The Beautiful and Damned Summary
The epigraph of the novel — "The victor belongs to the spoils," which is a paraphrase of Anthony Patch's advice to a friend — sets the tone and thematic thrust of the novel. While a number of themes have been identified in this long novel, there is general agreement that it is a condemnation of American society and, to a degree, life in general. The gloomy atmosphere of the work underscores the severe, almost tragic, vision of the wasted lives of the principal characters: Anthony Patch and his wife, Gloria Gilbert Patch.
A prominent theme, about which some critics disagree, seems to be the revolt of youth against the status quo.
When the text was first published, in serial form, in The Metropolitan Magazine, the subtitle, which Fitzgerald probably either wrote or approved, was "A Searching Novel of the Revolt of American Youth." While some readers... View more of the The Beautiful and Damned Summary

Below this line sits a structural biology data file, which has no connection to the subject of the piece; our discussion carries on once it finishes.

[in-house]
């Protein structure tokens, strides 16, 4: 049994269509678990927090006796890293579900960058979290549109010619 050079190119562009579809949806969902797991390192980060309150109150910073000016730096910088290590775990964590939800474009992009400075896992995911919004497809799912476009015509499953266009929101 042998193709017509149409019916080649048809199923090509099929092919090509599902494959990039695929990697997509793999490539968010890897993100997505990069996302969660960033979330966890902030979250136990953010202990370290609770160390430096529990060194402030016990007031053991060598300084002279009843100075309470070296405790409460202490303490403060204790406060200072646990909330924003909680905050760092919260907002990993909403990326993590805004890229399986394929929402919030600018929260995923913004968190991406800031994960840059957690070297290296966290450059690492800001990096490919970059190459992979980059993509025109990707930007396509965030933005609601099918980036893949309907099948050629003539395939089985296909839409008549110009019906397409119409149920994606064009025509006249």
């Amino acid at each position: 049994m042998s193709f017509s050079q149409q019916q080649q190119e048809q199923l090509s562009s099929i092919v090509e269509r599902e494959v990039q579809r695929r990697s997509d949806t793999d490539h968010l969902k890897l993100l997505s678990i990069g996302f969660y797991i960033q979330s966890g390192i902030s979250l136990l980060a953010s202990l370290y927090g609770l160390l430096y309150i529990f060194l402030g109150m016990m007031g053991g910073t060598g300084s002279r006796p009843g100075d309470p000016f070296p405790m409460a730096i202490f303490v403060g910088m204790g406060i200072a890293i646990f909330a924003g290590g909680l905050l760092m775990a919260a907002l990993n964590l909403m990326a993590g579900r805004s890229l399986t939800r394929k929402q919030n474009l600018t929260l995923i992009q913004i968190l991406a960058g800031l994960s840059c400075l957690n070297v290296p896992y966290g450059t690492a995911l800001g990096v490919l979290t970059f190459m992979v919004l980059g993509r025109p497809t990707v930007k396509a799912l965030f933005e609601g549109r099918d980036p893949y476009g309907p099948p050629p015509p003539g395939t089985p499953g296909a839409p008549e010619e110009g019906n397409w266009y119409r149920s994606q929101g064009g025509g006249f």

The The Beautiful and Damned Study Pack contains about 182 pages of study material in 7 products, including:
The Beautiful and Damned Short Guide
F. Scott Fitzgerald Biography (6)
11,005 words, approx. 37 pages
Biography EssayF. Scott Fitzgerald was a writer very much of his own time. As Malcolm Cowley once put it, he lived in a room full of clocks and calendars. The years ticked away while he noted the song...
1,308 words, approx. 5 pages
The American author Francis Scott Key Fitzgerald (1896-1940), a legendary figure of the 1920s, was a scrupulous artist, a graceful stylist, and an exceptional craftsman. His tragic life was an ironic ...
6,458 words, approx. 22 pages
F. Scott Fitzgerald died on the afternoon of December 21, 1940, suffering a fatal heart attack as he was finishing a chocolate bar--one of his placebos for the alcohol that had ravaged both his talent...
12,298 words, approx. 41 pages
An air of transience pervades the biographies of F. Scott Fitzgerald and Zelda Sayre Fitzgerald and slips into their writing. This lack of permanence is a key to understanding their relationship with ...
9,359 words, approx. 32 pages
F. Scott Fitzgerald was a writer very much of his own time. As Malcolm Cowley once put it, he lived in a room full of clocks and calendars. The years ticked away while he noted the songs, the shows, ...
12,405 words, approx. 42 pages
Although for the general reader F. Scott Fitzgerald 's fame rests primarily on one novel, The Great Gatsby (1925), his creative life, from youth to early death, found full expression in some 160 shor...